Setting the Stage: the Meal Cards
In this activity, I was testing out practicalities of the gather/ prepare/ cook system with a bare-bones layout of meal cards. These cards were just prototypes. For the final, I may use a more resistant stock and have them possibly coated or laminated.
For this session, I built in lots of extra time. While talking to the child participant last week about the idea of cooking together she requested we make a desert. So, even though my project is about making dinner I thought it would be a nice ice-breaker. Showing the gather, prepare cook of each item, the menu in order of how we prepared it was:
Stir-fry with flexible options for child to decide: Peanut sauce or sesame-ginger sauce (she choose sesame-ginger) also choice of rice or noodles (she choose noodles).
Note: sauce was made first to facilitate quicker cooking towards dinnertime.
For this round, I purposely didn’t divide kid vs adult activities, this was an experiment to test out capabilities and where there was room for separation of tasks.
Also, these pictures were taken after we used the cards. For each recipe, I set all three steps on their refrigerator at child’s eye level. At first I handed her the gather card to the participant but then it kept getting set down and lost. This also required me to change the recipe on the fridge at each transition (and keep track of where I set the other recipes when we weren’t using them).
An interesting part of experience was how we created a make-shift display system. We discovered that if we got paper wet, it stuck to the microwave where we could both see it (her on the stool).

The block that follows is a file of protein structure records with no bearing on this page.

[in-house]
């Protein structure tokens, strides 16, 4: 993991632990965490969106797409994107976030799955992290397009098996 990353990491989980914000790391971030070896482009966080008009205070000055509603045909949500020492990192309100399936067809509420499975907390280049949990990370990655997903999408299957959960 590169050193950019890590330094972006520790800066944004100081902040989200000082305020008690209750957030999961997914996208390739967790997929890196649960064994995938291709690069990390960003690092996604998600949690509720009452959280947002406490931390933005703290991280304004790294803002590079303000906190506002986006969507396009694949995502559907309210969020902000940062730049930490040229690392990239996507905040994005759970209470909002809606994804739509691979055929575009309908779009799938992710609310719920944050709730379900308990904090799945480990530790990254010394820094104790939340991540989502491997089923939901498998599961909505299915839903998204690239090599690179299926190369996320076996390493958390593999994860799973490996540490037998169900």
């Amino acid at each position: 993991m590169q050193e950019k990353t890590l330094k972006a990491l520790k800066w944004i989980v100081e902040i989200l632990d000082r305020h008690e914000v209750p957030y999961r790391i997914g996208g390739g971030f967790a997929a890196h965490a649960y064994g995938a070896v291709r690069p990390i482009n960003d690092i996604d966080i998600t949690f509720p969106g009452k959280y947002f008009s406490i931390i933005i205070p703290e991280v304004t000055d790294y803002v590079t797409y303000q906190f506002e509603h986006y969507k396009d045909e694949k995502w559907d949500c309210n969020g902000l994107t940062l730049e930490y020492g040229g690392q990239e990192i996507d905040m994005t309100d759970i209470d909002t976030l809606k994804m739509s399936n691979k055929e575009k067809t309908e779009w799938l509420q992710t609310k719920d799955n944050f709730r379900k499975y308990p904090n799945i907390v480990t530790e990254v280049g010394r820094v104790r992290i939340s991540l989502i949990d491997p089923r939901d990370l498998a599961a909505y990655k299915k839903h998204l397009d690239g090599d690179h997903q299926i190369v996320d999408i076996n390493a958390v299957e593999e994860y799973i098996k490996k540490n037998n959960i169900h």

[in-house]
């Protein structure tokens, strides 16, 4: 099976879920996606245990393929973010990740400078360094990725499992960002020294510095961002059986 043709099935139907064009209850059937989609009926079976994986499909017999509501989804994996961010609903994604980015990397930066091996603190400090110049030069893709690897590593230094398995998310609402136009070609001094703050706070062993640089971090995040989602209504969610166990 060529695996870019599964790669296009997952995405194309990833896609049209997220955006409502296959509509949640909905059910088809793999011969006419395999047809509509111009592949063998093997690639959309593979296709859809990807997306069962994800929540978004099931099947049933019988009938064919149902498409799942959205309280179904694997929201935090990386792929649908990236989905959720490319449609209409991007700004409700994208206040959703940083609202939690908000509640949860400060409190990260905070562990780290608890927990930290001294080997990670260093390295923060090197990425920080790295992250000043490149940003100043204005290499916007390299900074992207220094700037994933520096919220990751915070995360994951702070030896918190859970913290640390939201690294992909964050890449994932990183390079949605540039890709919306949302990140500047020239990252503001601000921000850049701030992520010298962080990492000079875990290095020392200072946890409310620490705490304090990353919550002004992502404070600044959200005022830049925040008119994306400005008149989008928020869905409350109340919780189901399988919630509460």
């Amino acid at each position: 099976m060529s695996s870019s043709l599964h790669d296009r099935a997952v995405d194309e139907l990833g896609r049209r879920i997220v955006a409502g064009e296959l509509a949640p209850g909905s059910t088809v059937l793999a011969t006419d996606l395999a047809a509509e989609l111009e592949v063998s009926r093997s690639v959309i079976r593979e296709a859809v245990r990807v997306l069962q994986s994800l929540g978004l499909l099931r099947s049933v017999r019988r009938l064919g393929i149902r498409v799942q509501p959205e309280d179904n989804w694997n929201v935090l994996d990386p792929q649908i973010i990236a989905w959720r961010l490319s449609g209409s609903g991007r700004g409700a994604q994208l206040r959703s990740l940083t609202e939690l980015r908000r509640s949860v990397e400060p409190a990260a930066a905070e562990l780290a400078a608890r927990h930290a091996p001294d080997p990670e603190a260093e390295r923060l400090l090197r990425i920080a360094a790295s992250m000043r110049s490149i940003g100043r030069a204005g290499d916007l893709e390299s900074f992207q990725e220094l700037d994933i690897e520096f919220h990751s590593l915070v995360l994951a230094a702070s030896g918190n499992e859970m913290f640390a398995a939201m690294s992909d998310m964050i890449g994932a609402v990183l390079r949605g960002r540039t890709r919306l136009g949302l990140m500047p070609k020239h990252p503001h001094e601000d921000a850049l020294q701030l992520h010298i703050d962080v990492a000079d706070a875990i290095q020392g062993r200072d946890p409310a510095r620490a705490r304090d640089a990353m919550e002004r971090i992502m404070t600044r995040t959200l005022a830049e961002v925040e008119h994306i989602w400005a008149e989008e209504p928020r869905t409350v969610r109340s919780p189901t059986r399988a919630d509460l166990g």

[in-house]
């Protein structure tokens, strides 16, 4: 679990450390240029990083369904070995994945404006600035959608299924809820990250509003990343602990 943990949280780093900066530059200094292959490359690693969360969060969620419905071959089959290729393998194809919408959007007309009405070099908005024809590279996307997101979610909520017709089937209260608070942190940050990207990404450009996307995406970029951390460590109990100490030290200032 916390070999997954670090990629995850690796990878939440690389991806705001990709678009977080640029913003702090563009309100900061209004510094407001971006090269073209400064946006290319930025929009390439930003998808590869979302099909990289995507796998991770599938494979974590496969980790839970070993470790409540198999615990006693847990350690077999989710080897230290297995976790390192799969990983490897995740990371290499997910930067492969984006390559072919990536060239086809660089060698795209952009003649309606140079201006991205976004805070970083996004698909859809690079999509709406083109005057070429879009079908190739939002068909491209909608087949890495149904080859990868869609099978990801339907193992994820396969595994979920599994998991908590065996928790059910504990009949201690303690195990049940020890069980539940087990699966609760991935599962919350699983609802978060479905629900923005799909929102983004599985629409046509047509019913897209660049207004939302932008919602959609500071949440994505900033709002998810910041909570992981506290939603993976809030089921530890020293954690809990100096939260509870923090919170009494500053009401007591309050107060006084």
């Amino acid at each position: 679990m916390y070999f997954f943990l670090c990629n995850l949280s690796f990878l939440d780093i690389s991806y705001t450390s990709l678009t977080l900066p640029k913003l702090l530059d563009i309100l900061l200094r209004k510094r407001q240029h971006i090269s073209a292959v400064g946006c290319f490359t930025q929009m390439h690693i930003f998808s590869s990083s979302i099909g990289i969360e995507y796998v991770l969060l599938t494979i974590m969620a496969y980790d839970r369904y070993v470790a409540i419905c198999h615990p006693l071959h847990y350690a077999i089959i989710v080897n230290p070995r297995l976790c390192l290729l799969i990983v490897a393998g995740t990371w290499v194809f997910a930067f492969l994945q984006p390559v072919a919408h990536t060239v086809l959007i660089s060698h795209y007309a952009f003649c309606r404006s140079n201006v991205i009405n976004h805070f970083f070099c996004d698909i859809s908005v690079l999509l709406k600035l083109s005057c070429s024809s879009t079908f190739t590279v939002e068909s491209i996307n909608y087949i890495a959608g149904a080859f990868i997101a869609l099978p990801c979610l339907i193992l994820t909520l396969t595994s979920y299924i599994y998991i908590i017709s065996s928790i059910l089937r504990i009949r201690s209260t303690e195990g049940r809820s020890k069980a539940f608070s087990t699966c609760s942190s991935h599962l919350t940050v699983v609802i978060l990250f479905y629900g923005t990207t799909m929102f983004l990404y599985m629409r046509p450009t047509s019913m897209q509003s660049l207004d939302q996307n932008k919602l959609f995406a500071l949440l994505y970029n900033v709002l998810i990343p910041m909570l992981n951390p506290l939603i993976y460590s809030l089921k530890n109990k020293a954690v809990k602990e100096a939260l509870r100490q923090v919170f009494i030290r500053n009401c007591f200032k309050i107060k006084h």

On a side note, I personally like when recipes look ‘used.’ That is how I informally keep track of recipes i use and like, to me when the pages of a cookbook are wrinkled and worn that is an indicator of a good recipe.
The cards filtered the process of cooking so that through gather you can have all necessary tools and ingredients ready. In prepare, most of the work is done and ingredients are grouped in sets using small and medium mixing bowls. Then when it comes to cooking, it becomes quite simple. For most recipe the cooking portion was add ‘prepared bowl of food X’ to ‘pot Y’ then add ‘prepared bowl of food Z.’ This made cooking really accessible and reduced most of the chaos that often accompanies cooking.
- I was hoping gather could be a relatively independent activity for kids but did require monitoring.
- The icons were very helpful for the child to identify items and then go do a task, but just as helpful (and quicker) was me calling out instructions or items to gather.
- While doing the activity, it felt like Gather was taking away precious cooking time but once we got to Cook all the work was nearly done. This may challenge the parents perception of time and potentially cause initial anxiety.
- In prepare, we ended up testing out the child’s ability. After reading over the whole card I asked her what she wanted to do. She tried a few tasks that I had to finish (such as peeling or chopping certain foods) but overall she learned new skills and felt ownership over her contributions.
We found that the system was so efficient that we were actually ready with time to spare. Within an hour and a half we had made the apple crisp, prepared the pot stickers and made the stir-fry sauce. All that was left was chopping and cooking the stir-fry veggies and steaming pot stickers. I ended up having to stall a bit or dinner would have been done by 4:00! I think that’s one sign of success.
This structure was a success and the flexibility of selecting a sauce and starch helped the child to engage with what we were cooking. The one downside is the challenge of planning on my end reinterpreting recipes, laying them out, thinking through the flexibility, creating new icons, processing all necessary tools, etc. required a large and complicated process. If my role as a designer is not to specify what meals or recipe to eat but to facilitate cross-generational cooking, how do I continue with this effective system in a way that lends itself to user-generated content? I think that is a question to ponder for a while.
Thanks again to the lovely Rebecca Nicholls for her assistance with this activity!